While la Bastide St. Louis of Carcassonne was founded in 1248, few buildings from that period still stand. That’s because they were built of wood, and had a tendency to catch fire.
Not to mention that in 1355, the Black Prince, aka Edward of Woodstock who was then the Prince of Wales, burned the place to the ground.
If you look at la Bastide from above, you can see that, aside from a grid of streets, not a lot was planned.
Buildings got added onto. Narrow streets from centuries ago got built over and are now corridors within buildings.
The son of our apartment’s previous owner, who grew up there, said rumor is that the whole Bastide sits on a honeycomb of tunnels and secret passageways. Exciting!
I was trying to imagine what life must have been like, back when our place was new. Between 1628 and 1633, the plague killed 1,895 people in the Bastide, or a quarter of the population. Things were worse in la Cité, where residences were smaller and more cramped: 2,146 dead, or half the population of the fortified town.
The people who picked up the dead were called ravens because of the black veils they wore over their faces. Robbers disguised themselves as ravens to move around town with impunity.
The town fell into an economic depression. The authorities let in workers, weavers and artisans to make up for the drop in tax revenues. The fabric industry had been tightly controlled because Carcassonne’s products were renowned for their high quality, sought even in Italy and the Middle East.
Eventually, the Bastide was home to many increasingly rich drapery merchants. The fabric was exported via the Canal du Midi, which was completed in 1681. In 1694, the drapery factory on the Cité bank of the Aude was founded and named, two years later, as a royal supplier. It was the golden age for Carcassonne.
Some of those buildings have been restored. The Manufacture Royale, for example, was renovated for €500,000 euros and now houses government offices. Drapery merchants built their fine homes in the 18th century, such as Hôtel de Rolland, which is now city hall, or Hôtel Roux d’Alzonne, which is now a middle school.
What do the echoes of the past say to you?
6 thoughts on “Imagining the past”
Hi, I’m still not sure what the difference between La Bastide and La Cité is? Are they both within the walls of Carcassonne?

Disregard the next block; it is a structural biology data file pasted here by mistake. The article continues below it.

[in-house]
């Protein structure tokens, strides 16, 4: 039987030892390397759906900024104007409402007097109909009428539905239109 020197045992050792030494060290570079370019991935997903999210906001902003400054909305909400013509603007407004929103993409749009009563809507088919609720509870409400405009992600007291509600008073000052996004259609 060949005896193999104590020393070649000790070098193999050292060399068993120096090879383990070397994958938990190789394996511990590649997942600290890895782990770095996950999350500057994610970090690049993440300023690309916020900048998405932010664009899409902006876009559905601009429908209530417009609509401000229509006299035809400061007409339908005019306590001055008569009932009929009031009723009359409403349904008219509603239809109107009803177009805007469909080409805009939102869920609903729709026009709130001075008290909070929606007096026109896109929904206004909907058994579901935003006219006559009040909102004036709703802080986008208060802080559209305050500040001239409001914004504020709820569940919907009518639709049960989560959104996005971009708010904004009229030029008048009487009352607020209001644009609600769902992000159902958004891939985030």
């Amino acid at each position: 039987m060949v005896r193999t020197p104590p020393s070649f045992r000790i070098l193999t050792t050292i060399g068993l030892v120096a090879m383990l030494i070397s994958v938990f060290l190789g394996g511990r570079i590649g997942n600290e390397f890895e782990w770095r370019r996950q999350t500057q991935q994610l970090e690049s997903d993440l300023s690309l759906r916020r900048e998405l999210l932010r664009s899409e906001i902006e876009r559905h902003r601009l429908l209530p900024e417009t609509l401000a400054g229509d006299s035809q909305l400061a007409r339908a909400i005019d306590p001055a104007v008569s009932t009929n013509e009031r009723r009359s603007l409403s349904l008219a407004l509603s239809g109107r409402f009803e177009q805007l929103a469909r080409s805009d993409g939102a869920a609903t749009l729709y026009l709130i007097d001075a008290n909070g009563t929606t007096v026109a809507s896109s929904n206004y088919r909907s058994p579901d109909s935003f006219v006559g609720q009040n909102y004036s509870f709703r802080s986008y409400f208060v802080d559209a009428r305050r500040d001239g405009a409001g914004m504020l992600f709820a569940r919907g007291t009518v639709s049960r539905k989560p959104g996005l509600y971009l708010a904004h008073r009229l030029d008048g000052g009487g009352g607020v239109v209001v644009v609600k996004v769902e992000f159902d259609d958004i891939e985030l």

Only la Cité is within the walls–it’s the original walled city and the only part of Carcassonne at the time of the Albigensian Crusade against the Cathars in the early 1200s. Carcassonne fell pretty quickly in 1209 and residents were forced to leave. That didn’t improve the situation, and the French king known as St. Louis finally ordered a new town built, on the other side of the Aude river, for the refugees. The new town also was fortified with a wall–a bastide. So “new” Carcassonne–la Bastide–dates to 1260-ish. La Bastide and la Cité are a short walk apart, over a beautiful stone bridge called “Pont Neuf”–new bridge.
Thanks so much for taking the time to piece together the history for us all. I have travelled close to Carcassonne, but, as we were there in summer and suspecting that it might be very touristy, we did not make it a priority to visit. Your stories and photos are enticing me back!
If it weren’t spectacular, tourists wouldn’t come, would they…Midday at the peak of summer, it is definitely crowded. But mornings and evenings are fine. Plus, there are cool events (concerts in July, medieval programs in August) that are totally worth it. It’s also worth considering staying in the Bastide, which would be a destination in itself anyplace else (hard to compete with la Cite) and which is more about typical French life.
That was my question, too. Thanks for clearing up what’s been a big ??? for me.
Although I’ve read that la Cité as it is now is largely a reconstruction of the 19th (?) century. The destruction of Catharism didn’t leave much behind, apparently.
Actually, la Cité fell without much of a fight (word about the slaughter in Beziers had made people ready to just give up). But the residents were forced out, and the neglect was a big part of why it fell into ruin. The pictures I’ve seen of the pre-restoration Cité show the walls and most of the buildings intact, but, for example, the roofs are missing from the towers. The decision of Viollet-le-Duc to use gray slate roof tiles is one of the controversial things about his work (terra cotta tiles were more likely to have been there). Eventually, as the population grew, people moved back into la Cité, and used whatever they found (like loose stones from other buildings) to make homes. The space between the walls was completely filled with dwellings and the Cité was kind of a slum. You can read about the restoration on the French national monuments site: http://www.monuments-nationaux.fr/fichier/m_docvisite/177/docvisite_fichier_15D.carcassonne.EN.pdf